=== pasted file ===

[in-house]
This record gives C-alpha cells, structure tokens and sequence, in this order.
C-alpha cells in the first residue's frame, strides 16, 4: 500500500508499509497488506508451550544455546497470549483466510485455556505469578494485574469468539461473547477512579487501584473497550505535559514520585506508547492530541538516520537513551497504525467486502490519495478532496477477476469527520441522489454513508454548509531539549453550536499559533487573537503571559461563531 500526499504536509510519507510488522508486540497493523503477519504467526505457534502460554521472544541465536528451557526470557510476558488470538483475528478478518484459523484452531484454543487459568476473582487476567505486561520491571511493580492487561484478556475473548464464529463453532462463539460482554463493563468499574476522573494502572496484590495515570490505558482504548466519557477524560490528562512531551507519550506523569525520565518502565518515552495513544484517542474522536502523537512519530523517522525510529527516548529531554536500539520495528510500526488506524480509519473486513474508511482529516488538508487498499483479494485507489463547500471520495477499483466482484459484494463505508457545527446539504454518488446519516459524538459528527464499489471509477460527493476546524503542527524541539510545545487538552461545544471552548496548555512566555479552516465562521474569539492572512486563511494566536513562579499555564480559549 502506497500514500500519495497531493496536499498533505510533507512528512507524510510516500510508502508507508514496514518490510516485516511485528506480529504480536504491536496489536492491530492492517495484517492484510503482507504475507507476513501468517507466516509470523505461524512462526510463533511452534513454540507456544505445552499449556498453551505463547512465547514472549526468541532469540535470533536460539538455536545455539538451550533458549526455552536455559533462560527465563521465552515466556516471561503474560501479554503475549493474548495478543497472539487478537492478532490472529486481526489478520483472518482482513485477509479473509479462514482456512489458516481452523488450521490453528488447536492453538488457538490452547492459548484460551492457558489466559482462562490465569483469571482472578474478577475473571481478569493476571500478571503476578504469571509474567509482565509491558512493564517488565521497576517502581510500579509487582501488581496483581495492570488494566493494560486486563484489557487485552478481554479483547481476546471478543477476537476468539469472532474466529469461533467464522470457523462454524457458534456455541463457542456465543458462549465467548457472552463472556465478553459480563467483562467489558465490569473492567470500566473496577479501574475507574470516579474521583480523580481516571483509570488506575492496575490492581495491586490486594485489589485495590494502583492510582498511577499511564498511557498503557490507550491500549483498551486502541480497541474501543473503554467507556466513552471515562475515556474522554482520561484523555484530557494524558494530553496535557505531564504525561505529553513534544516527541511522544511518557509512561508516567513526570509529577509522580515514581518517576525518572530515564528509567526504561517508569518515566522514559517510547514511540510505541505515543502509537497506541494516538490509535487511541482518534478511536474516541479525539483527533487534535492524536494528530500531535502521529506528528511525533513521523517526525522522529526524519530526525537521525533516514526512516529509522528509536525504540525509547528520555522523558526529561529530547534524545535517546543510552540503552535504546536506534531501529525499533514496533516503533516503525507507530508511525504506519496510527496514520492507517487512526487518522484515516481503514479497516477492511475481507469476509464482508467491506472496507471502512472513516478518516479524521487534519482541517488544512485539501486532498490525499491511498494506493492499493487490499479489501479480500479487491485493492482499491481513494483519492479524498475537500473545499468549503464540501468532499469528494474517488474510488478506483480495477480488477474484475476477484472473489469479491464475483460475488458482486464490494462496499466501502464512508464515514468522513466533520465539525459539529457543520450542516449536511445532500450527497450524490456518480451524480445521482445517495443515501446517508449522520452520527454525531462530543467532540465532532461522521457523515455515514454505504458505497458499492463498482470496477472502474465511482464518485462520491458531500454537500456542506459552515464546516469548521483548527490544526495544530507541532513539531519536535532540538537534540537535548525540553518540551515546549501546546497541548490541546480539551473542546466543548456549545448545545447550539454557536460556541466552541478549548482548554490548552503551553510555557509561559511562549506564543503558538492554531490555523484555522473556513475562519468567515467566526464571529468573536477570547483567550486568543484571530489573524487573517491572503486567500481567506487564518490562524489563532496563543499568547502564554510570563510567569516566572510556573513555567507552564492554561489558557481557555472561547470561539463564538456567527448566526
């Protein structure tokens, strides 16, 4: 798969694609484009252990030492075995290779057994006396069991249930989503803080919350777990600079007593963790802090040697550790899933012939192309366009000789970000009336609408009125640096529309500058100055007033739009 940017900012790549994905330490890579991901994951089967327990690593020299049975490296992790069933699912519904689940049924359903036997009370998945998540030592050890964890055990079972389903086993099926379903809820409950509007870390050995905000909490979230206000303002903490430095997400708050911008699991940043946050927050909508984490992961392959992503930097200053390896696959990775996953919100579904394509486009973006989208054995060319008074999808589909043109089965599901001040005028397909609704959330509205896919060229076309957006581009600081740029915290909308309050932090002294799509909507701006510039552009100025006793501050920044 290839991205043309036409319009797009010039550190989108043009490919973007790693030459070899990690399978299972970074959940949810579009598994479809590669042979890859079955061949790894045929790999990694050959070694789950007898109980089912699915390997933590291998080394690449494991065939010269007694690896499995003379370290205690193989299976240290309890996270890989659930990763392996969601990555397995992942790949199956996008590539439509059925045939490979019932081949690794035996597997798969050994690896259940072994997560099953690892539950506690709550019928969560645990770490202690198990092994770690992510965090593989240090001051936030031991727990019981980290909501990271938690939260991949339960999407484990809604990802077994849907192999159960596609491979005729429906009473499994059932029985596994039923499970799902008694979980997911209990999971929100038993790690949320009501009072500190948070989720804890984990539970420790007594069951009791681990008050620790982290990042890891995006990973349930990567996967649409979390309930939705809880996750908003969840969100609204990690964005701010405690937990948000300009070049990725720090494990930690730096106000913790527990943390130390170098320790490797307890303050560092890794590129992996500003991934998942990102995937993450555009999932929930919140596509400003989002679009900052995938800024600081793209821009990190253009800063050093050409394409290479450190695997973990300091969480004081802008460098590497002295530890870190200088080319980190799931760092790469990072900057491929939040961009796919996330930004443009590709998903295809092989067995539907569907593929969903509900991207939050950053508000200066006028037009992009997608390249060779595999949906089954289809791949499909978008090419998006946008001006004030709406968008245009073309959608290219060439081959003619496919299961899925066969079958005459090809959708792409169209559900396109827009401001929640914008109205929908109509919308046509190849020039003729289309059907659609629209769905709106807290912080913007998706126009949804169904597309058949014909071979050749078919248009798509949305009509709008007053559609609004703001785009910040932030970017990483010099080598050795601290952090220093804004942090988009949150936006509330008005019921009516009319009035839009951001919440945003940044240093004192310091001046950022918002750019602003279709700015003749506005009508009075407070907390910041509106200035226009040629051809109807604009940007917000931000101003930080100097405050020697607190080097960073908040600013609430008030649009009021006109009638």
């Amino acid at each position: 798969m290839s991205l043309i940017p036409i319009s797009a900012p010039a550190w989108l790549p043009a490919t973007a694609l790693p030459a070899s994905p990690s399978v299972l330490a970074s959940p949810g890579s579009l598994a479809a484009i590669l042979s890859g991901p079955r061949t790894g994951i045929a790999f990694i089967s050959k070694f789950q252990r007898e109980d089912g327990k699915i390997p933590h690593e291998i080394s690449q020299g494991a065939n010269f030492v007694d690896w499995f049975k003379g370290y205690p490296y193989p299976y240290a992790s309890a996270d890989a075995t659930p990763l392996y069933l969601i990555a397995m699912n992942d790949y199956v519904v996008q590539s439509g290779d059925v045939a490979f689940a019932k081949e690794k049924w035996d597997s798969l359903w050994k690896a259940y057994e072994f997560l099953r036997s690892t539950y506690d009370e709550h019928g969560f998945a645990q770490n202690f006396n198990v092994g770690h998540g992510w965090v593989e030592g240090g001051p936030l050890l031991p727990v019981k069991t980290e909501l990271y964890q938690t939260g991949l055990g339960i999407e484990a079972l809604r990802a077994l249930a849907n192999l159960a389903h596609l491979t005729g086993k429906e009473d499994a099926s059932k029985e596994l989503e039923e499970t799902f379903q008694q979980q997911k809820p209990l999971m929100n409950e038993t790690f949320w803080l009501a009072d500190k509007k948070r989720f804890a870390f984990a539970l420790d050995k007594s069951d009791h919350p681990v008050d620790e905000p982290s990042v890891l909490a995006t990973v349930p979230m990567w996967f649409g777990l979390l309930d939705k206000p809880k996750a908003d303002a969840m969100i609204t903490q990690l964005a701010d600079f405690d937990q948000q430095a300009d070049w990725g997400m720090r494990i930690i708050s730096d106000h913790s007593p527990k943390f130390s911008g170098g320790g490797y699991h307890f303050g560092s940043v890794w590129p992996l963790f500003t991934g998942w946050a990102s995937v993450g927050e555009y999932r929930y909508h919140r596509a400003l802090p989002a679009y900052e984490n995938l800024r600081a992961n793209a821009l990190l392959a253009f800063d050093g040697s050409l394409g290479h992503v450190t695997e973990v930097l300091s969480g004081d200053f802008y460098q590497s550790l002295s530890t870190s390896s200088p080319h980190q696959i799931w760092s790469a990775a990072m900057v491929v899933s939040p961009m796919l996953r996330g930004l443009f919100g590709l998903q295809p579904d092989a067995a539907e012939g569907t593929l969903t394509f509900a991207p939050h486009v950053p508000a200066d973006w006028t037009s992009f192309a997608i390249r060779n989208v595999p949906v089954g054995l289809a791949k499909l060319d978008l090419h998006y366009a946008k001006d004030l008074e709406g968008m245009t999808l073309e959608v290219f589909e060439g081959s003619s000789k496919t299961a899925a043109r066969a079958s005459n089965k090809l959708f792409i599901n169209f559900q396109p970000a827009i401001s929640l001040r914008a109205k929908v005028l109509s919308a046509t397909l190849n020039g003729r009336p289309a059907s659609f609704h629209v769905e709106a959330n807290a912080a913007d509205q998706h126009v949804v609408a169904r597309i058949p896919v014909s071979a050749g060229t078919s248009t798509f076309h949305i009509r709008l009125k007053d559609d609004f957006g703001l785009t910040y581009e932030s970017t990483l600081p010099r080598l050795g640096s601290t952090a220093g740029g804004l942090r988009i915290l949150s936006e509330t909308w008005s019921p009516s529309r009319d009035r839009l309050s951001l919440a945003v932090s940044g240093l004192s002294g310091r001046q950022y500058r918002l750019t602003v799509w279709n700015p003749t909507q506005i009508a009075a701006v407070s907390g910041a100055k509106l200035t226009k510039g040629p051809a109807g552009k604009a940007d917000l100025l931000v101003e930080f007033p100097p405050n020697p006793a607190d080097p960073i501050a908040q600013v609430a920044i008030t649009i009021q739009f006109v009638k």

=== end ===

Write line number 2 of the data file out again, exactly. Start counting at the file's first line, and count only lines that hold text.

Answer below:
This record gives C-alpha cells, structure tokens and sequence, in this order.